My grandfather was proudly riding the early, avoidable death train the entire time I knew him, with the exception of the year he was 74 and got treated for cancer (I think it was because he was a newlywed). When I was little and was taught, sans nuance, that smoking kills, I would lecture him all the time and he would laugh it off. He continued smoking even after the mother of his children died of a heart attack brought on by getting by on just the one lung for years. Probably the sweetest death train story is that he wore a seat belt until it was legally mandated, and then he never wore one again. He also ate what he liked in the face of diabetes and didn't care to exercise. He retired at 55 and spent decades going on cruises around the world with his second wife. When they split up, he got together with his high school sweetheart. I am sorry we didn't get in some long, meaningful coffee dates before he passed, but we did get to say goodbye, at least, while he was lucid.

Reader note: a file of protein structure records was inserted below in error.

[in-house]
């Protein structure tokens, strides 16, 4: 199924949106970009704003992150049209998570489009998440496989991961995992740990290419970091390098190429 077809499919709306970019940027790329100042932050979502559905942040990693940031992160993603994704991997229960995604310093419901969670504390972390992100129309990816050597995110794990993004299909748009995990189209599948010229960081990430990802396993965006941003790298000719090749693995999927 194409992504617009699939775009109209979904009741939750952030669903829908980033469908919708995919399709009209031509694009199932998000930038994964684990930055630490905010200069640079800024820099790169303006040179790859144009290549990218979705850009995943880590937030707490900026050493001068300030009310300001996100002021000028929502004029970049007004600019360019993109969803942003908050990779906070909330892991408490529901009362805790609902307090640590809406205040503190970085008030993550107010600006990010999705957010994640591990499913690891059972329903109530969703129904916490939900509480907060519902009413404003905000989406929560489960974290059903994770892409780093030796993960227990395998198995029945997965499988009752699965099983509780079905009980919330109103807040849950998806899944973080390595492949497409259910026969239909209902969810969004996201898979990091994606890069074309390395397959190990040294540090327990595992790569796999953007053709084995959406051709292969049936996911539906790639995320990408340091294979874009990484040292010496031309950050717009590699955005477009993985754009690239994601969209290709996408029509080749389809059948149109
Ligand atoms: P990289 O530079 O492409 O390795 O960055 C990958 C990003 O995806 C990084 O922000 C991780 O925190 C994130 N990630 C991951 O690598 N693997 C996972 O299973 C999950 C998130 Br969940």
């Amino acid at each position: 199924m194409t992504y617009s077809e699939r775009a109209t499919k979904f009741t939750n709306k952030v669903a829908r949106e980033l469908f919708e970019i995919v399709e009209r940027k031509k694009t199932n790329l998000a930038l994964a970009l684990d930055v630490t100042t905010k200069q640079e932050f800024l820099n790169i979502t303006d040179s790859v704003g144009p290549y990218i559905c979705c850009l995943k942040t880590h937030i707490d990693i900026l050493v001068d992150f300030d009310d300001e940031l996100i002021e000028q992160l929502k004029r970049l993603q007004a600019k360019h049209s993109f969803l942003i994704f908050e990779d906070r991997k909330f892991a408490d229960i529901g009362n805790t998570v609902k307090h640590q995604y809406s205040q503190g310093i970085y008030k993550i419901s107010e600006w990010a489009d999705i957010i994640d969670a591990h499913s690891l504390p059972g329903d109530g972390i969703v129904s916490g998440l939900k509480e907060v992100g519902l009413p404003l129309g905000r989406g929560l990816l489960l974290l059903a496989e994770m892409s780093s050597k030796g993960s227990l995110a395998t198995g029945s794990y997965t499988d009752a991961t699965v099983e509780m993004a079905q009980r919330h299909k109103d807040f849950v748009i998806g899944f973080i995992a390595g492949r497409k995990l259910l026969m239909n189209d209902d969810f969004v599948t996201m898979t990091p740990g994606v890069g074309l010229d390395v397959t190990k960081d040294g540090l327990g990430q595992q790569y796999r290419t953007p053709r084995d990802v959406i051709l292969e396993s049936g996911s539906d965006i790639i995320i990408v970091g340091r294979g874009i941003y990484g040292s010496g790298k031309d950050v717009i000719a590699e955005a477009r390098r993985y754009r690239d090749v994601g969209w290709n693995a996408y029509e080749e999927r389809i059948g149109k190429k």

The checks he sent me every birthday and Christmas used to be wonderful when I was a kid- I would plan how to get to the bank, when to cash them, what to put the money towards, and then when thanking them I could specify what books I'd bought. Since then, though, I have used the checks toward groceries or paying bills and I appreciate it of course but it's not the same as that thrilling glimpse at adulthood. I am so grateful that this last Christmas present was something tangible, a flashy set of cocktail jewelry. I wore it to his deathbed. He said it was sold as jade but was probably just glass, and that I didn't have to wear it at all if I didn't like it. We have always just talked about me. I don't know who I thought was going to tell me how he became an engineer or where he met his French wife or what his family did for fun when he was a little boy.